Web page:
Thousands of people again crowded the streets in front of the 5th Precinct headquarters Saturday afternoon in a peaceful, loosely organized protest over the death of George Floyd, who was choked by Minneapolis police officer Derek Chauvin for nearly nine minutes.
Protesters made way for drum circles and gave speeches with bullhorns, holding signs reading “I can’t breathe,” “Hold killer cops accountable” and “Am I next.” Police stood in riot gear, as they had during a similar protest the night before, on the precinct’s roof.
Behind the protest site, the Lyndale post office smoldered as volunteers sorted through the wreckage and picked out charred letters. Water streaming from the burned out Wells Fargo branch flowed into the street, as dozens of citizens worked to direct it into the sewer.
Lyndale resident Ivy Scott came to the protest with her five younger cousins.
“There’s a lot of crime going on, and it’s only right for the little ones to come out and see what’s happening around the world,” she said. “The black community — and not just the black community — is tired of the nonsense that’s been going on. This is a time for everybody to get justice for anyone who’s been killed by the cops and is dying with our skin color.”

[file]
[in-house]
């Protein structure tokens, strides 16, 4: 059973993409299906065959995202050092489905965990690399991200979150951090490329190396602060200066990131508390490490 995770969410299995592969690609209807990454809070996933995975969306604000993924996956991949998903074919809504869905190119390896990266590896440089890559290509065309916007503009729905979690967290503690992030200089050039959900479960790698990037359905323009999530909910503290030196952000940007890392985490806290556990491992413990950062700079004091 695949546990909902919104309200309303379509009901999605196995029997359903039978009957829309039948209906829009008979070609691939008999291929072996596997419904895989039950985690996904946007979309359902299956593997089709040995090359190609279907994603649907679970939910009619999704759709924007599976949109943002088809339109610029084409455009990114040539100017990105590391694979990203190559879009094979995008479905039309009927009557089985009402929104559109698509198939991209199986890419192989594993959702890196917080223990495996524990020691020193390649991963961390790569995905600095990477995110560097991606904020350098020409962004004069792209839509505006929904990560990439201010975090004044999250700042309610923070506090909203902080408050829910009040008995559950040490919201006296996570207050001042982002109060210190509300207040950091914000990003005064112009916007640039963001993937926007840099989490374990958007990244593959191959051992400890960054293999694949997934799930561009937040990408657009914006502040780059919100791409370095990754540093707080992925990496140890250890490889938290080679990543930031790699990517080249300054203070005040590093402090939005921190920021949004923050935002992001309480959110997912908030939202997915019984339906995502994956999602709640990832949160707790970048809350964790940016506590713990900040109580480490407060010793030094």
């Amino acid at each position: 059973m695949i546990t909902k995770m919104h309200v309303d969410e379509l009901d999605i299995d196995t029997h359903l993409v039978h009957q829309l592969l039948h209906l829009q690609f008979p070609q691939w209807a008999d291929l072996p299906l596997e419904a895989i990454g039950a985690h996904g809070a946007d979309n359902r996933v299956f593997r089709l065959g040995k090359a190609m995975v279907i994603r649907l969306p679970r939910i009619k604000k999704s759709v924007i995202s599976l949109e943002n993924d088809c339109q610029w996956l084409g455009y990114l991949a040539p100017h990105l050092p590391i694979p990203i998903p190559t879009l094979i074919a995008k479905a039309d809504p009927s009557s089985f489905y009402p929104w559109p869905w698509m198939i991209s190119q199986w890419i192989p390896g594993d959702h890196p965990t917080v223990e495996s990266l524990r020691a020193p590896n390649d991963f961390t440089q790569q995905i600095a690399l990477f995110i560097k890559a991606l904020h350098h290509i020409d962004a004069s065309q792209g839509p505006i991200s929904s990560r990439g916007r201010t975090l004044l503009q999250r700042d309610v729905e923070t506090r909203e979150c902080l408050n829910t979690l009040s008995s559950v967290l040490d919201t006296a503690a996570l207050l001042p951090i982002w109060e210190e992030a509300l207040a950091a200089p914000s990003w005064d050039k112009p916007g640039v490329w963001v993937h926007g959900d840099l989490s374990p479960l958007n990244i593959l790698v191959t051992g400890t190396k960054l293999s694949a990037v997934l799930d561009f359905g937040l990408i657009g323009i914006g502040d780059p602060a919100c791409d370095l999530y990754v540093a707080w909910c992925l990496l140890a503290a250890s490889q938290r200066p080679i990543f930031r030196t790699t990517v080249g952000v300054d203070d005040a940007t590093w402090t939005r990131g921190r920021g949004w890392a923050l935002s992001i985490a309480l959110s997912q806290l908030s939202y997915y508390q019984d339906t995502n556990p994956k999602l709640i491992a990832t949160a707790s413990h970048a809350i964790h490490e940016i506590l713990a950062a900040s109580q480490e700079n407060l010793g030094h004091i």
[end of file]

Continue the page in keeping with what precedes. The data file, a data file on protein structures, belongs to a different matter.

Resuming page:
Lux Thunberg of Hopkins said the presence of white people at the protests gave him hope that real change can happen without continued fire and destruction.
“The systematic racism is not what it once was when we rioted in ‘65,” he said. “We’ve got a younger generation who do care about their black friends. You see the majority of the people out here are melanin-recessive individuals. … Now we can go to Congress, now we can go to the governor, now we can talk to the mayor.”
Zarlasht Naiz, an ECCO resident, said she came out to the protest to represent the Asian Pacific American Labor Alliance and combat anti-blackness within the Asian community.
“No matter if the cop is Hmong, white, whatever, we’re against police brutality, period,” she said, referring to officer Tou Thao, a Hmong-American MPD officer who was fired for his role in holding back bystanders as Chauvin choked Floyd. “Regardless of what’s been happening with the different identities of the cops, it’s important for us to be out here as Asians supporting our black brothers and sisters.”
Naiz said it’s been an emotionally draining week.
“I’ve been hearing the sounds of rubber bullets, I’ve had guns pointed at me by the National Guard,” she said. “You’ll be walking and something will blow up.”